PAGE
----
If you have been charged with an offence, or are under investigation, please contact us to discuss your case.
What sorts of issues are raised in internet or technology-related prosecutions?
Some questions that often come up in prosecutions involving the Internet and computers include:
- Did the police have the right to get information about you from your Internet Service Provider or phone company, such as your IP address, subscriber information, phone records, or the places where your phone was used?
- Did the police have enough evidence to get a search warrant to seize and analyze your computers or cell phones?
- Did the police process the computer evidence within the legal amount of time?
- Can the police prove that you knew a certain file or piece of information was downloaded or stored on your computer?
- Can the police prove that you were the specific person who used a device to commit a crime?
- Do the police have the right to search your cell phone after you were arrested?
- Did the police use the correct forensic techniques when analyzing a computer or cell phone that was seized from you?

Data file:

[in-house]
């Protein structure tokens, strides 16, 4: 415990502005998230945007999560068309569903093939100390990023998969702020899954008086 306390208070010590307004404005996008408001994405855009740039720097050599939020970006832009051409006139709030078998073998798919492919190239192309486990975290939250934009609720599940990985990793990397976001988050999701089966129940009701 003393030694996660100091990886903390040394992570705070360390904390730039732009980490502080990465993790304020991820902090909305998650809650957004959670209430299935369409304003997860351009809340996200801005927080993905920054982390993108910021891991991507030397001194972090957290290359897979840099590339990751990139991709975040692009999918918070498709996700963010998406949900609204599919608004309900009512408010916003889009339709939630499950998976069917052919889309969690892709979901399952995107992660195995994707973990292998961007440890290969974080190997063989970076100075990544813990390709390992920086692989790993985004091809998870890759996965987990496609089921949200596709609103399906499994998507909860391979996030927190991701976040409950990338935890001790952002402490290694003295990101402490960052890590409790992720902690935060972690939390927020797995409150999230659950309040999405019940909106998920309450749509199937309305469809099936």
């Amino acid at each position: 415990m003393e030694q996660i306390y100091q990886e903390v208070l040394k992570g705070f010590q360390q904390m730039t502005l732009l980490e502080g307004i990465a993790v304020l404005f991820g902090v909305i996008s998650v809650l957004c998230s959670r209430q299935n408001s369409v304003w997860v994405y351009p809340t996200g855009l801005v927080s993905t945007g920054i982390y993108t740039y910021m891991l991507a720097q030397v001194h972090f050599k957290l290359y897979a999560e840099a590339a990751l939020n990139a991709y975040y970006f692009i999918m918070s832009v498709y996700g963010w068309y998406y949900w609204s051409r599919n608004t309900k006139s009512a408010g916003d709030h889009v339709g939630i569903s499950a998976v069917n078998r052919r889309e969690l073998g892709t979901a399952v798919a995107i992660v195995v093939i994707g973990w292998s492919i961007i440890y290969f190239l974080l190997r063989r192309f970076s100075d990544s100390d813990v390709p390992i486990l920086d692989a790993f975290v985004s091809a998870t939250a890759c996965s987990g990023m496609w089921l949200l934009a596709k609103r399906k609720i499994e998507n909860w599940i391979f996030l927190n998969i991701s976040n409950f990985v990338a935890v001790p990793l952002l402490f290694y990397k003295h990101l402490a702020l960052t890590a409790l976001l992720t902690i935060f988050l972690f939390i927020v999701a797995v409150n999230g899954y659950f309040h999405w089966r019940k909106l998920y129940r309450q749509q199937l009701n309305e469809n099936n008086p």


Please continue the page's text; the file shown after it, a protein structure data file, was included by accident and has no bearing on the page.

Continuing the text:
- Did the police “entrap” you, by giving you the opportunity to commit a criminal offence without reason to suspect you were already engaged in that crime?
- If you were communicating with someone who is under-age on the Internet, did you believe they were over 18, and did you take reasonable steps to learn their age?
What happens if the police have not “followed the rules” when they collected evidence against me?
If the police have not respected your privacy rights and have violated the Charter of Rights and Freedoms, a judge could decide to exclude some of the evidence that would otherwise be used against you at a trial. This means that the prosecutors may not be able to use the evidence to prove you are guilty.
For example, if the police seized your computer from your home, and a judge later rules that the police did not have enough evidence for a search warrant, the prosecutor may not be able to use any files found on the computer to prove you are guilty. This can significantly weaken the case against you, and in some cases, excluding evidence could cause the prosecution’s case to collapse.
Evidence is not automatically “thrown out” just because the police have made a mistake, however. Even if the judge agrees that the police have made a mistake, the judge will balance a number of factors to decide whether the evidence can still be used against you. For example, a judge will consider the seriousness of the police’s mistake, how much the police’s actions have interfered with your rights, and whether the evidence is so vital and compelling that excluding it would be worse for the justice system’s reputation than admitting it.